“Maybe they see Me Too stuff…maybe they see a T-shirt or sticker that says, ‘The future is female,'” she said. “There’s a lot of encouraging content for girls…and if [young men] don’t get a chance to talk about their feelings about it, they may see it as ‘men are irrelevant’.

“It doesn’t necessarily mean that’s what’s going on…but they can feel it.”

So how can our society give young men a way to deal with their feelings in a healthy way?

That’s what Morris Green found himself asking – and what he says he hopes his organization can deliver.

Find a healthy outlet

Green is a health education consultant with GuysWork in Nova Scotia, an organization now in its 11th year.

Green says he started working with schools in Nova Scotia in 2012, hoping to give young men a safe space to talk about their feelings, their mental health, and disrupt problematic ideals about life. masculinity.

Morris Green is focused on creating safe and inclusive spaces for young men through GuysWork. (Submitted by Morris Green)

These harmful social norms can include anything from pressuring young men to drink alcohol, to not wanting to be seen as vulnerable or asking for help, he said. he declares.

There is also often homophobia and the fear that being anything other than straight may be perceived by peers as ‘not normal’.

“We basically wanted to normalize help-seeking behavior,” he said.

Green said GuysWork sessions focus on fostering a sense of safety and inclusion for young men who might not have an adult role model or someone they think they can talk to.

“We’re really trying to be creative…with the lessons and the facilitation, to create that safety for some really important conversations that just don’t happen in most cases.”

And it pays.

In 2020, GuysWork participated in a study with St. Francis Xavier University in Antigonish, Nova Scotia. Chris Gilham, Associate Professor and Principal Investigator, found that GuysWork was able to positively change young men’s views on certain masculine norms that it can harm short- and long-term health.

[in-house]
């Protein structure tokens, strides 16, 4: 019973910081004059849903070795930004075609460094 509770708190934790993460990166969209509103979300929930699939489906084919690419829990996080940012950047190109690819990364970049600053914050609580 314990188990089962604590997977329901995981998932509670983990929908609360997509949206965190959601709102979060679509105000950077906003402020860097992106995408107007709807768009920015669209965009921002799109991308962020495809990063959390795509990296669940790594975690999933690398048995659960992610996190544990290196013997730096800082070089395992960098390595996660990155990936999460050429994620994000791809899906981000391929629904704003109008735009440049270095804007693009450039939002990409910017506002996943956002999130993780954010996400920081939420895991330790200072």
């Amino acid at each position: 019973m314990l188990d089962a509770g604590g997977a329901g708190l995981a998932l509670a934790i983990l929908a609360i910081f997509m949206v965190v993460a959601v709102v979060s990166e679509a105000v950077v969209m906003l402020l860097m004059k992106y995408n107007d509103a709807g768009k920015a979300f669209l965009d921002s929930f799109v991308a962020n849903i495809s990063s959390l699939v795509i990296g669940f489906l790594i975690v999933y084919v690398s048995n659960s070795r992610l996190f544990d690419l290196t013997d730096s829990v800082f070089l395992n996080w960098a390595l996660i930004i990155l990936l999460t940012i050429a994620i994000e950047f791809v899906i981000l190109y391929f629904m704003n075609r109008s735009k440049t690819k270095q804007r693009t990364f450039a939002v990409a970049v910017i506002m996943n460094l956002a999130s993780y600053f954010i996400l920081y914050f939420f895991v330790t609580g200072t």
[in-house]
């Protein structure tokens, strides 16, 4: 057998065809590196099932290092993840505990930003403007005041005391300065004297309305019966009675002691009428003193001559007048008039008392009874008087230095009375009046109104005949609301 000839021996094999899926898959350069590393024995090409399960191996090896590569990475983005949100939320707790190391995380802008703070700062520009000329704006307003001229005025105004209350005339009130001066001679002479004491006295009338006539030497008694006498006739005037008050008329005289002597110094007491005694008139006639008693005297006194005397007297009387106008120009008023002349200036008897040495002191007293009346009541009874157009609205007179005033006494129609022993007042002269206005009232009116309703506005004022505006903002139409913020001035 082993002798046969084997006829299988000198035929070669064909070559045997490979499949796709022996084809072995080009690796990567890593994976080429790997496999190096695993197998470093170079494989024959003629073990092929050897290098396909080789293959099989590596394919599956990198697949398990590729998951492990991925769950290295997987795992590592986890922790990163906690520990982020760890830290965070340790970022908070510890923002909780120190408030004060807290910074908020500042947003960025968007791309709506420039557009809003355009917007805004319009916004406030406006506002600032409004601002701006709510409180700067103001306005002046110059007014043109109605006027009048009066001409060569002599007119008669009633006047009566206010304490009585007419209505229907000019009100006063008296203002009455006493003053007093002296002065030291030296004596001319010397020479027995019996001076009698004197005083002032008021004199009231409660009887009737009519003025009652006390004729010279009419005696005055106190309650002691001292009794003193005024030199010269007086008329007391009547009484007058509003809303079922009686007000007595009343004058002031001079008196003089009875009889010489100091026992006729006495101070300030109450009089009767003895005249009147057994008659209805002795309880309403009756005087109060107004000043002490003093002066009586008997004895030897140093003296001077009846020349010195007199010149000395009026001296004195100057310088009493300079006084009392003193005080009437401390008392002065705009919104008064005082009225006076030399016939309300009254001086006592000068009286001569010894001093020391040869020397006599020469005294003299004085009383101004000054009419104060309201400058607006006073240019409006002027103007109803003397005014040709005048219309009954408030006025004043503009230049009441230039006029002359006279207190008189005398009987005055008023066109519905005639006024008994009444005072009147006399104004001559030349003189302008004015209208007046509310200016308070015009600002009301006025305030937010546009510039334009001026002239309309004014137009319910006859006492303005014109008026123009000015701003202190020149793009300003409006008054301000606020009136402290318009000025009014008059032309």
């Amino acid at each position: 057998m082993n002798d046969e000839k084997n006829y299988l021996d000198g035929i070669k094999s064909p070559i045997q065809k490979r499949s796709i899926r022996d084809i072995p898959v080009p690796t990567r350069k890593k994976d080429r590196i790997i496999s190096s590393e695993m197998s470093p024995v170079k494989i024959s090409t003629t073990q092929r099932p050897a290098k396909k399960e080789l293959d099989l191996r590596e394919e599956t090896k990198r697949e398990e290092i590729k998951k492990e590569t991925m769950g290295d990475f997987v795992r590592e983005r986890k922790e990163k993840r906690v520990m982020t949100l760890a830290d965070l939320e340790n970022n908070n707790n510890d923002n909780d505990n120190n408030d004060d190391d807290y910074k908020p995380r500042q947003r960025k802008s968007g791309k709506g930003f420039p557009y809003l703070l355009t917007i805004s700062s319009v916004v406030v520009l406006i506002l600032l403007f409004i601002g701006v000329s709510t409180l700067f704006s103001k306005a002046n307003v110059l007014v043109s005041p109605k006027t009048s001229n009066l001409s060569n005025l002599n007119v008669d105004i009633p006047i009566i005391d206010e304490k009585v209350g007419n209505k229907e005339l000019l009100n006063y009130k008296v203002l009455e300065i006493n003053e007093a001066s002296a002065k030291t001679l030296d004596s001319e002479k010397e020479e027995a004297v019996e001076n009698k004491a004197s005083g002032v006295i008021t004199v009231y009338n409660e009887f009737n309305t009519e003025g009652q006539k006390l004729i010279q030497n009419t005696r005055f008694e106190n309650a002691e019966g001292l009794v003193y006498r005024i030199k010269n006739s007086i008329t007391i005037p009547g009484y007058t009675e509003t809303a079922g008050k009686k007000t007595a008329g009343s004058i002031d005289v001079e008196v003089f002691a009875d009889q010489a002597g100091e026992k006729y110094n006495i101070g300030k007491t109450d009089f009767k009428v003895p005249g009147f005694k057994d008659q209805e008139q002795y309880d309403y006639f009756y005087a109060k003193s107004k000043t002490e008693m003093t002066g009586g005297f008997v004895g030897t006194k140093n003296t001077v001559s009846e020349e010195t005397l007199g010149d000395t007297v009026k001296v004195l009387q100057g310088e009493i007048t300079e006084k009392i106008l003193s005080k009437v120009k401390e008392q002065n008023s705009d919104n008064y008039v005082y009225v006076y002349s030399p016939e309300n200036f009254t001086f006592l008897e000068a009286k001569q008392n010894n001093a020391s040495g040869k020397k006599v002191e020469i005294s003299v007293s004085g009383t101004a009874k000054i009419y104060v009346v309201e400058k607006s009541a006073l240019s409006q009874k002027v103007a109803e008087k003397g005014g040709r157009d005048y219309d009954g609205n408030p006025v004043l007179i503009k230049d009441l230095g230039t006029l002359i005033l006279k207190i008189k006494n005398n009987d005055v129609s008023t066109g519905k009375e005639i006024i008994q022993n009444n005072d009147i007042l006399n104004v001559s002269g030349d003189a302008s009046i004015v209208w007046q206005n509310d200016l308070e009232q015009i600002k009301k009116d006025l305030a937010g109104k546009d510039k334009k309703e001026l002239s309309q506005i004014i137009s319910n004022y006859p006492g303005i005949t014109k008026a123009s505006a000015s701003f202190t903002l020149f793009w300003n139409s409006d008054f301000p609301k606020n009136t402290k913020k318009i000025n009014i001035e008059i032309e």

Many of the 180 students who participated said they felt they no longer needed to exercise a “certain type of typical, traditional masculinity” and instead could be “sweet, caring, kind and considerate. “, said Gilham.

Both Bateman and Schroeder agree that role models are essential for the healthy development of young men. They say it’s important for parents to talk with their children about the type of content they consume online.

“[Parents] need to watch for signs of radicalization, including changes in language and behavior,” Bateman said.

How to have healthy conversations

While parents can’t anticipate all the technology their teens might use, Schoeder said, they can offer help by teaching them about media literacy — and early on.

“We start doing media reviews with them when they’re quite young, so they have the ability to analyze something when it’s presented to them.”

And it’s important to be curious with teens rather than reacting angrily if they share watching controversial videos, she said.

WATCH | Algorithms and their agenda:

How Algorithms Target Young Men

Joanna Schroeder, a writer who focuses on gender and media, explains why social media algorithms target young men and how it can impact what they watch online.

“Ask them questions about what they think of [the content] then affirm their kindness to tell you about it.

As for Brown, he is now a fourth-year mechanical engineering student at Dalhousie University. He said he was able to avoid being drawn into more extreme content by using social media less often – and instead reading literature and various media publications.

For him, it really comes down to the impact of social media.

“Young men aren’t inherently sexist. I think it’s the algorithms that can really make them that way.”